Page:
When President Barack Obama brought up gay rights in Kenya, President Uhuru Kenyatta responded by saying “Gay rights is really a non-issue”. By that he meant the rights of gay people are of little importance! But this general attitude across Africa puts lives of thousands of people at risk of HIV infection and living in fear of persecution.
Homosexuality remains illegal in 38 of 55 African nations. Such a stance against homosexuality is concerning from ethical, health and human rights perspectives. Men who have sex with men account for a substantial minority of those affected by HIV, with their risk of infection more than double that of the general population. Many African countries, Malawi included, harbour homophobic cultures and attitudes. Together, this creates an environment where homosexuality is highly stigmatised, with homosexual people socially isolated and marginalised.
There are mountains of research that show criminalisation does little to change behaviour, while actively contributing to increased stigma and marginalisation of socially excluded groups, such as sex workers, drug users and men who have sex with men. This amplifies the health risks by driving stigmatised communities underground, isolating them from health or support initiatives.
Criminalisation of same-sex sexual practice cripples any initiatives aimed to prevent HIV transmission among this group or to provide treatment to HIV-positive men. Men are rightly afraid of disclosing their sexuality to service providers—who are required by law to report same-sex sexual practices. Anyone trying to organise a programme around HIV prevention for men who have sex with men could be charged with “promoting homosexuality”. Research has shown that where homosexuality has been criminalised, men are likely to avoid HIV testing or seeking knowledge about safer sex if it risks exposing their sexual activities. But beyond this, increased levels of stigma—which inevitably results from criminalisation—mean gay and bisexual men are actually more likely to engage in risky sexual behaviour.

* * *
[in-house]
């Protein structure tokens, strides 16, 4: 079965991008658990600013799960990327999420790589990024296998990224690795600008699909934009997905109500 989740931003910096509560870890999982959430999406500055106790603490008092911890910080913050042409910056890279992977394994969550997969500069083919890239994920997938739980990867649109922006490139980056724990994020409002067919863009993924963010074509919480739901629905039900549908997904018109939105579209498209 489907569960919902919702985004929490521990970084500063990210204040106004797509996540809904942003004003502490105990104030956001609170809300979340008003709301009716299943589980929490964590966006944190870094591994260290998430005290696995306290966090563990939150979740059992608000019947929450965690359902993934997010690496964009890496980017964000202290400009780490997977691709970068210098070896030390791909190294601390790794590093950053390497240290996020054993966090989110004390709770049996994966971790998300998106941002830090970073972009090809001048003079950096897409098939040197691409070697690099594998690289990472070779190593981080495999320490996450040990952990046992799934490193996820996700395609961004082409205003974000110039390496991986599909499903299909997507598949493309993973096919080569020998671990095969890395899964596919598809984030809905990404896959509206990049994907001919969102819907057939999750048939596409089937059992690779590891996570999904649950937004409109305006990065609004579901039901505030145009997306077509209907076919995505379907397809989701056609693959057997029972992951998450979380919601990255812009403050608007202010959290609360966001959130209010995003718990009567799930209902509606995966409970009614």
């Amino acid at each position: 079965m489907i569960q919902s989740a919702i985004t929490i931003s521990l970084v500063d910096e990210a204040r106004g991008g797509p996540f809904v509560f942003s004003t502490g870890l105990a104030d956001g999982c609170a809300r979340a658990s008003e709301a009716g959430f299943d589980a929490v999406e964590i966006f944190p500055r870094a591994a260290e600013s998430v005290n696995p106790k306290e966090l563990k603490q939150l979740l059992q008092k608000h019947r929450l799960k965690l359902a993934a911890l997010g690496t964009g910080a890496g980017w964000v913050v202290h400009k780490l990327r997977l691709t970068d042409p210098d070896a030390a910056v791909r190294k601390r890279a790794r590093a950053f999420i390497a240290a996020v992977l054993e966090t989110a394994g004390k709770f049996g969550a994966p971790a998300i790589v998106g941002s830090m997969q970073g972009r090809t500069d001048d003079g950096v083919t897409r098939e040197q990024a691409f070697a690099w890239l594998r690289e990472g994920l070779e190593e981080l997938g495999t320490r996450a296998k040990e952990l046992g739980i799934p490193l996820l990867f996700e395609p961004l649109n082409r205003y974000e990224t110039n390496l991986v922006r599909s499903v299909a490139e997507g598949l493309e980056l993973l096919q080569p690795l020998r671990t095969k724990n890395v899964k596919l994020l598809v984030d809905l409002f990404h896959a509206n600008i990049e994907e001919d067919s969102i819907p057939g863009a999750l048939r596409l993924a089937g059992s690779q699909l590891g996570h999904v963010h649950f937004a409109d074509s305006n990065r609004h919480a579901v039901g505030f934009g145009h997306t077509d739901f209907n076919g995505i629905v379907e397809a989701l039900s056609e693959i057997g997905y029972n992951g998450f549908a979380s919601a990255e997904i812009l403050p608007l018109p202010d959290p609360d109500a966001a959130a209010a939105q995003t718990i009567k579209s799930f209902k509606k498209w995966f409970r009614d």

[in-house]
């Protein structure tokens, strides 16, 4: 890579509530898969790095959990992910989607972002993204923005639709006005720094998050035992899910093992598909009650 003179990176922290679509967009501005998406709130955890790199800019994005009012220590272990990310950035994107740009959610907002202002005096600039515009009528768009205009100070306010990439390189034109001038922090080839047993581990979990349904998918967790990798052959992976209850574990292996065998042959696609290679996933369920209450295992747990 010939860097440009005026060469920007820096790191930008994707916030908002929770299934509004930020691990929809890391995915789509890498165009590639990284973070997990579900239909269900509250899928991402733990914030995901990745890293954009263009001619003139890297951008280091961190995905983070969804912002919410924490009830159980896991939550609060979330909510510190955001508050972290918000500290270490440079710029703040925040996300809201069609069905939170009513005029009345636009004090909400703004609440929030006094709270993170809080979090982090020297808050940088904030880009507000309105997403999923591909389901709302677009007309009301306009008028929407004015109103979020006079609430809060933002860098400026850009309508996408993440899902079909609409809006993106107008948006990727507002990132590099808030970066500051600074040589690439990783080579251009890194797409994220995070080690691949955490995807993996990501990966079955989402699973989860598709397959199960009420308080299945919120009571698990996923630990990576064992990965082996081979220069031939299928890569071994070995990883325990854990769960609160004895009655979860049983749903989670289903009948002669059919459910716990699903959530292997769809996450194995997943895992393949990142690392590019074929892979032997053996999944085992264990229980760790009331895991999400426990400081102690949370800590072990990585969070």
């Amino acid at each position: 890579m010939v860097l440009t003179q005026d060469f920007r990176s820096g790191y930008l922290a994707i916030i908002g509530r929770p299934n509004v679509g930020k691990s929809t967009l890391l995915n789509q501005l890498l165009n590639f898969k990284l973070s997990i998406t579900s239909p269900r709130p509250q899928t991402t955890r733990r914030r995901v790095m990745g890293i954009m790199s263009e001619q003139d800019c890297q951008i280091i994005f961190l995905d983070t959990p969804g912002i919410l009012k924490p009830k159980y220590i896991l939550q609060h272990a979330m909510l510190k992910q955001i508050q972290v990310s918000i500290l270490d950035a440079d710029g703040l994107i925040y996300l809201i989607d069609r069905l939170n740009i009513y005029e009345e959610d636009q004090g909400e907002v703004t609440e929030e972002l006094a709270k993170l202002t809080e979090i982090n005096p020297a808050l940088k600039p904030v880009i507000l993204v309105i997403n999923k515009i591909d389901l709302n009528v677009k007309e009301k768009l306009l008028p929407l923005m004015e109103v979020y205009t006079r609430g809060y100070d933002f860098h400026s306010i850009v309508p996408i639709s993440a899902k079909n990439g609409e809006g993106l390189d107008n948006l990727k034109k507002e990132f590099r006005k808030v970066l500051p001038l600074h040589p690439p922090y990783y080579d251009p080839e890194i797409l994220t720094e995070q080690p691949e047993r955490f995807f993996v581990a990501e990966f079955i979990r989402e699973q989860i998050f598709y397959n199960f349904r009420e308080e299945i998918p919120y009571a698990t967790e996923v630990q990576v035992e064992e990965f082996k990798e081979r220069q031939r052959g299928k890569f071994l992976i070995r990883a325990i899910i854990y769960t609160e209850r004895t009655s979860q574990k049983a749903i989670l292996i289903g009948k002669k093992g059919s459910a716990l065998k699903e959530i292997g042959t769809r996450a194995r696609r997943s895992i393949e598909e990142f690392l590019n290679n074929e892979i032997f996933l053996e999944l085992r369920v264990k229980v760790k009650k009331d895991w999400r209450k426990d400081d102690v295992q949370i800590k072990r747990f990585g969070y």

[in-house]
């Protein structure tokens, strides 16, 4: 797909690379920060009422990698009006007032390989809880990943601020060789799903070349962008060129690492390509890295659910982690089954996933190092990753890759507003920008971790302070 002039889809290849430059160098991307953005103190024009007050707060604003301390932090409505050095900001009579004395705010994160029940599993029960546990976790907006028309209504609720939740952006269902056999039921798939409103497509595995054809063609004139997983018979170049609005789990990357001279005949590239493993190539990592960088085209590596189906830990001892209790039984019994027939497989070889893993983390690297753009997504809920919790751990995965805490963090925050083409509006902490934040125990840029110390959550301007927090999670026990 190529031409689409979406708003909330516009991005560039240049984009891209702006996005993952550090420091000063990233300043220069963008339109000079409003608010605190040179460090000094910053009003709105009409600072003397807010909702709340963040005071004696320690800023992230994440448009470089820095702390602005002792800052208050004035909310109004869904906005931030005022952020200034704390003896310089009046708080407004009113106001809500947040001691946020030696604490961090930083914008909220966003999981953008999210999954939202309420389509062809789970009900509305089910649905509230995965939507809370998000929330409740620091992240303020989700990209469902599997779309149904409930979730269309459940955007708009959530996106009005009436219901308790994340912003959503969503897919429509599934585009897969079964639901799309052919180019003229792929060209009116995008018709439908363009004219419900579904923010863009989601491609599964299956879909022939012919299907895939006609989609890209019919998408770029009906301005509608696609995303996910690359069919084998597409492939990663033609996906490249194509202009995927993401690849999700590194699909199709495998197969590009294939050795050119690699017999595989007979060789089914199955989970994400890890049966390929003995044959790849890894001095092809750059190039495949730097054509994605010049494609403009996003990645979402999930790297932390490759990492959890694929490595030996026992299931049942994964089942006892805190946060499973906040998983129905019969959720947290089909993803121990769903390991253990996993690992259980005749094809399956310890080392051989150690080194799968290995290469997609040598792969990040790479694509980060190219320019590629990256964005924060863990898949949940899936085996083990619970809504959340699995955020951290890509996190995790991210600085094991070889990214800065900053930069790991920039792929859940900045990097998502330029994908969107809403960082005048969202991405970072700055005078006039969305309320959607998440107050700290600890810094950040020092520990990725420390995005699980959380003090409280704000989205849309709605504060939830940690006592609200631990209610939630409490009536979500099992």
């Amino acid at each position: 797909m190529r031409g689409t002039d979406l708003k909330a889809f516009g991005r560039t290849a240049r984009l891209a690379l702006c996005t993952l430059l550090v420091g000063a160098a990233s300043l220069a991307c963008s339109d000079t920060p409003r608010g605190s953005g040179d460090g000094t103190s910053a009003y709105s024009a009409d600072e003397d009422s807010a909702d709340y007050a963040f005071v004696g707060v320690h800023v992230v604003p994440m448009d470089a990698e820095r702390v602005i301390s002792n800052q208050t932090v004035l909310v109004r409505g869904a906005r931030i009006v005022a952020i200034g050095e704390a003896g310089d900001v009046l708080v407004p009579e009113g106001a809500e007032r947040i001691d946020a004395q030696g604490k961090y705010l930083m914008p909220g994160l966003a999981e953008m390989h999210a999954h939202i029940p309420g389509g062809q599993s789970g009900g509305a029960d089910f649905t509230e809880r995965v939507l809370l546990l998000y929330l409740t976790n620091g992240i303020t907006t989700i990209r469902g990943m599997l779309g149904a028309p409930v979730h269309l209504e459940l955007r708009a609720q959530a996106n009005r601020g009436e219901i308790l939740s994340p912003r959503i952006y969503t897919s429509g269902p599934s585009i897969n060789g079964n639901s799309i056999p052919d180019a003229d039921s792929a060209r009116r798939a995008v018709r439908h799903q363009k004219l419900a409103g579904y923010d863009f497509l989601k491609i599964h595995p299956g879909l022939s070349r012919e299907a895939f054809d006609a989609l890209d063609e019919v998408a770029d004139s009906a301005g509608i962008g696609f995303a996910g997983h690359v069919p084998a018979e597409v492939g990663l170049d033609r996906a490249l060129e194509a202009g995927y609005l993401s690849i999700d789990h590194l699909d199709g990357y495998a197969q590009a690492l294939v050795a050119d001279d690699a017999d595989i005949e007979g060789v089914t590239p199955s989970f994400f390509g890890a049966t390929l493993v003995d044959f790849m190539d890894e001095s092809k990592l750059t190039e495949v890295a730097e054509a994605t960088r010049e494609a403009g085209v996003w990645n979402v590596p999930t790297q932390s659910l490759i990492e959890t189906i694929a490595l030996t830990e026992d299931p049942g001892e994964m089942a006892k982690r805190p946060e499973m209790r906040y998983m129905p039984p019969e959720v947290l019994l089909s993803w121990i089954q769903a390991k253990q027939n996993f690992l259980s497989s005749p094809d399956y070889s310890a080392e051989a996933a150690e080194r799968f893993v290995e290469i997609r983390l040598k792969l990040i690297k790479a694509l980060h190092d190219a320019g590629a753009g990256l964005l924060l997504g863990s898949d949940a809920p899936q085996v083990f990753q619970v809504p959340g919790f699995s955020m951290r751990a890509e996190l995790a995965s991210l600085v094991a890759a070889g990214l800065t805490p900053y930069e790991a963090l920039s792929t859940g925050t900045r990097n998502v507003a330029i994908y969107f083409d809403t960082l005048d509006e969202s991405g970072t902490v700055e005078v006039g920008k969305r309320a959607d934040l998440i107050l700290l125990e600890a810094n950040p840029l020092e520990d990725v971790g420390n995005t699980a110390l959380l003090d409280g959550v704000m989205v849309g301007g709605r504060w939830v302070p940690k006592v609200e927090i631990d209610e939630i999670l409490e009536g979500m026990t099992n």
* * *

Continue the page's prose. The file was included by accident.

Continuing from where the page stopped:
Criminalisation also decimates gay networks and communities. Gay and bisexual men in Western countries such as Australia and the United States had the social capital needed to mobilise the community to initiate HIV information and prevention programmes—this approach has been found to be successful in reducing transmission. Criminalising homosexuality removes the capacity for gay communities to organise and to mobilise around HIV prevention by effectively making such initiatives a criminal offence.
Criminalisation forces LGB men and women to live in stressful circumstances, and amplifies the stigma and marginalisation these groups experience. It renders LGB people invisible and creates significant barriers to openly accessing relevant health services and treatment. (remixed from The Conversation) n